The US Food and Drug Administration said Thursday that it has approved the first vaccine to prevent disease caused by the chikungunya virus.
The single-dose vaccine, Ixchiq, made by Valneva Austria GmbH, is approved for adults who are at an increased risk of exposure to the virus. Ixchiq was granted fast track and breakthrough therapy designations.
Chikungunya, a mosquito-borne disease whose name in the Makonde dialect of Africa means “bending over in pain,” has no specific treatment and can be debilitating and even deadly for newborns. Health experts consider it to be an emerging threat to global health made worse by climate change, with at least 5 million cases in the past 15 years, although deaths and severe illness are rare, according to the World Health Organization.
People most at risk of infection live in Africa, Southeast Asia and parts of the Americas, where chikungunya-carrying mosquitoes are endemic, but the climate crisis has driven the virus to new parts of the world.
Before 2006, the virus was rarely identified even in US travelers, the US Centers for Disease Control and Prevention says, but studies identified a couple dozen cases in the US travelers between 2006 and 2013. In late 2014, cases that stemmed from local transmission were reported in warmer parts of the US: Florida, Texas, Puerto Rico and the US Virgin Islands.
People who get sick with chikungunya typically have a fever and can develop joint pain. They may also have a headache, muscle pain and a rash. For some, the joint pain can be debilitating, and it can last years. About 20% to 30% of cases are expected to become chronic, research shows. For newborns, chikungunya can be a potentially deadly threat.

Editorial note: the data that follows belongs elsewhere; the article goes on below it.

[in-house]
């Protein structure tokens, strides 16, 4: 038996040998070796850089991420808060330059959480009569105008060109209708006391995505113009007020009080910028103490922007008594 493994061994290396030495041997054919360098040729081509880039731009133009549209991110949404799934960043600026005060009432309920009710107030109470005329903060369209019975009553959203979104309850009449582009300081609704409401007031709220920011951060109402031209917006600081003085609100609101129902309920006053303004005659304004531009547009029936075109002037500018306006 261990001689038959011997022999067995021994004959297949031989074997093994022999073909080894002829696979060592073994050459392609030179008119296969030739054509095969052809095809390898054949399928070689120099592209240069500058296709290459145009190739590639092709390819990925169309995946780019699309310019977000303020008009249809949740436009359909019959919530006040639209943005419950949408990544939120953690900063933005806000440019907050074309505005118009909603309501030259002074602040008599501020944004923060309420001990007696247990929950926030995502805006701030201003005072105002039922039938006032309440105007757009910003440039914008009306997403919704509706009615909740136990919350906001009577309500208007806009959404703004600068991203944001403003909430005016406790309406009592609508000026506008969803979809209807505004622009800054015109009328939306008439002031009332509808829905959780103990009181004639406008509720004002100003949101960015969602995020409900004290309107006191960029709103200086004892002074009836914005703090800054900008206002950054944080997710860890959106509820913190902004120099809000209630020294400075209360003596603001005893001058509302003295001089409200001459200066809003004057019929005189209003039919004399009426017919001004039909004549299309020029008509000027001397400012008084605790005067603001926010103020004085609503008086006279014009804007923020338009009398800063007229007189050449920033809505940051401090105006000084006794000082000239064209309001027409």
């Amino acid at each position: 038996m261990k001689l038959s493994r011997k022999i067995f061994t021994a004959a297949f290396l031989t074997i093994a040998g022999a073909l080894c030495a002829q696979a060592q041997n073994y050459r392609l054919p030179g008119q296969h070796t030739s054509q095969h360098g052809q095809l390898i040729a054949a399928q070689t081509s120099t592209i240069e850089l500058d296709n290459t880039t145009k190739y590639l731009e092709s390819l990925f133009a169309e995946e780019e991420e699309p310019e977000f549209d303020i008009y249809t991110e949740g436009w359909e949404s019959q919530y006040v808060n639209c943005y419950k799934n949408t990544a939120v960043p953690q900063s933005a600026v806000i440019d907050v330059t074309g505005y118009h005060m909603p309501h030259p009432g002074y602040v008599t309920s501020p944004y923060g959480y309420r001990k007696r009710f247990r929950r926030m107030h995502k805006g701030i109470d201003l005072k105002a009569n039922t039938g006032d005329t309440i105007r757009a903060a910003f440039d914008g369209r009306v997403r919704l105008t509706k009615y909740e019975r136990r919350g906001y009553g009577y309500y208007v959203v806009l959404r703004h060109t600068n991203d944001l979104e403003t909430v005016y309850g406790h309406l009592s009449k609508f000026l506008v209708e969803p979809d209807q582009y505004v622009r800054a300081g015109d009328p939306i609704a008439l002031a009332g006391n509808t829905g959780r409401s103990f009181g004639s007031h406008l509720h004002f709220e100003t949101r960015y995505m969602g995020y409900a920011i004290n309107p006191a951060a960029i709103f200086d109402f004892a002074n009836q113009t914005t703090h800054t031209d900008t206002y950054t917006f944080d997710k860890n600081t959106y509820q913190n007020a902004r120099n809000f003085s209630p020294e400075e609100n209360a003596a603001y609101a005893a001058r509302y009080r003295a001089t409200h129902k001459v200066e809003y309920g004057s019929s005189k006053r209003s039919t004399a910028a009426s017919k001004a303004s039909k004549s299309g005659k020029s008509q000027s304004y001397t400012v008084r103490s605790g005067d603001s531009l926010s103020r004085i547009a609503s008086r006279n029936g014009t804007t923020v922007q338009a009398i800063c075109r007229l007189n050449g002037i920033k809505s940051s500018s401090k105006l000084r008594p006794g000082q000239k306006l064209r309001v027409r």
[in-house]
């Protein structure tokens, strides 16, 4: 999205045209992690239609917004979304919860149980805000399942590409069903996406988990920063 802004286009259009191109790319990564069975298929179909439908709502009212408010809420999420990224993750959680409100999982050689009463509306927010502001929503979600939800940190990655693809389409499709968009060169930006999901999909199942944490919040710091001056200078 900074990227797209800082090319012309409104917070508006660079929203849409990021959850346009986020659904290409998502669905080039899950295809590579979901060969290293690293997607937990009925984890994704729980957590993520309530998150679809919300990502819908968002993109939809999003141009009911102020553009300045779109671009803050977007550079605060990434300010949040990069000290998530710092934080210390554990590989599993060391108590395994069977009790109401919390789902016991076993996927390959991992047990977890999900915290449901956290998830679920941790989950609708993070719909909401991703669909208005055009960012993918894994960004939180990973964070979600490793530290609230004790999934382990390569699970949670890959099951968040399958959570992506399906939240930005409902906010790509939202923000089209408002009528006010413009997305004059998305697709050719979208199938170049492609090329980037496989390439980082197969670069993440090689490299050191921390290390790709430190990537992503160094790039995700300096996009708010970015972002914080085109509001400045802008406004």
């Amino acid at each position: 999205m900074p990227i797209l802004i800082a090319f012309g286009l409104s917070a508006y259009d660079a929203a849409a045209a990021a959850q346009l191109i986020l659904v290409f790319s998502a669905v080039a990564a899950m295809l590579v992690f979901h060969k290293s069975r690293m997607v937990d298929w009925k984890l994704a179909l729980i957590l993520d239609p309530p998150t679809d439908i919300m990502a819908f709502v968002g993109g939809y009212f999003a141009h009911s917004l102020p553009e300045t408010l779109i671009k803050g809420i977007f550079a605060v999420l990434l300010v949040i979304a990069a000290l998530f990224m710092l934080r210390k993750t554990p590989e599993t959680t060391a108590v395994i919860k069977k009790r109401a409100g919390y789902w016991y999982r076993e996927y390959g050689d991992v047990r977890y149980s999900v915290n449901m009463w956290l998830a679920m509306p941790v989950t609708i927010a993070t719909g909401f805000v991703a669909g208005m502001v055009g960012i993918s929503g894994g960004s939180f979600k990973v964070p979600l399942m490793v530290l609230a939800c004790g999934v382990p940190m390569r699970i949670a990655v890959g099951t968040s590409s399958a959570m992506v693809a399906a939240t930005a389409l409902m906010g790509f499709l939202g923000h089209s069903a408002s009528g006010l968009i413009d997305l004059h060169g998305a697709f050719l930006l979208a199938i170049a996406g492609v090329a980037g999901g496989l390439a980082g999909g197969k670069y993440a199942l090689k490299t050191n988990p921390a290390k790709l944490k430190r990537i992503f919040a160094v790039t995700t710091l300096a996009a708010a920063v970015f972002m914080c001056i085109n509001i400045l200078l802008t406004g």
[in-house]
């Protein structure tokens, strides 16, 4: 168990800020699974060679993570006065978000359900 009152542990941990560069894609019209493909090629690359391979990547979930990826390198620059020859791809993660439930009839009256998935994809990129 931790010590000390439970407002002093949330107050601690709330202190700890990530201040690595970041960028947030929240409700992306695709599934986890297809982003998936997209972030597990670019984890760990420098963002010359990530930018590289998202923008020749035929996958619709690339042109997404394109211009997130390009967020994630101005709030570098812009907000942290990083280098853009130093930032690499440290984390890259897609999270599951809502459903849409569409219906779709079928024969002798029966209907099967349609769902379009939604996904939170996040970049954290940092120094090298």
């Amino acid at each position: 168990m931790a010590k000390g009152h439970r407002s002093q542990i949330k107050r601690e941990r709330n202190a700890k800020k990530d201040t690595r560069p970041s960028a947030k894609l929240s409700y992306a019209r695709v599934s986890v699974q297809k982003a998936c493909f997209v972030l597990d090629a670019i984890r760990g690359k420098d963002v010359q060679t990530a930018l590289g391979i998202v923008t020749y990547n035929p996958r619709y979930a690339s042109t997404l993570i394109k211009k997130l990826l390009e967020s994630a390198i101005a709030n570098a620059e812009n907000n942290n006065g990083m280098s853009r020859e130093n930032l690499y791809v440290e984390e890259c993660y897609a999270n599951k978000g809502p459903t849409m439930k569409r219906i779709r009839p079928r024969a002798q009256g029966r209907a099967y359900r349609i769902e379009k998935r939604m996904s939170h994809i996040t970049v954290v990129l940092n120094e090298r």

Ixchiq contains a live, weakened version of the virus, so it may cause symptoms that are similar to an infection.
The FDA said that in one study, the vaccine virus was detected in people’s blood in the first few weeks after they were vaccinated. The prescribing information that comes with the vaccine carries a warning to make sure health care providers tell their patients that it is not known whether the vaccine virus can be transmitted from a pregnant person to their newborn, and it is not clear whether the vaccine virus can hurt a newborn. The warning tells providers to weigh the threat of the virus to the patient, as well as the gestational age and risks to the fetus or neonate from the disease.
Because there’s no specific treatment for chikungunya, doctors typically tell patients to rest, drink lots of fluids and take over-the-counter medication to manage their fever or pain. But scientists say that a vaccine is the best option for people vulnerable to the virus.
“Infection with chikungunya virus can lead to severe disease and prolonged health problems, particularly for older adults and individuals with underlying medical conditions,” said Dr. Peter Marks, director of the FDA’s Center for Biologics Evaluation and Research, in a statement from the agency. “Today’s approval addresses an unmet medical need and is an important advancement in the prevention of a potentially debilitating disease with limited treatment options.”
The FDA is requiring that vaccine maker Valneva do a postmarket study to make sure there are no serious risks to the vaccine.
The most common side effects reported in studies submitted to the FDA for the vaccine’s approval included headache, muscle and joint pain, fever, tenderness at the injection site and being tired. Nearly 2% of people who got the vaccine had severe chikungunya-like adverse reactions that required medical intervention. Only two of the nearly 3,500 people in the trials had to go to a hospital because of the reaction. Some also had a chikungunya-like adverse reaction that lasted at least 30 days. The vaccine comes with a warning to encourage providers to discuss any potential reactions a patient may have to the vaccine.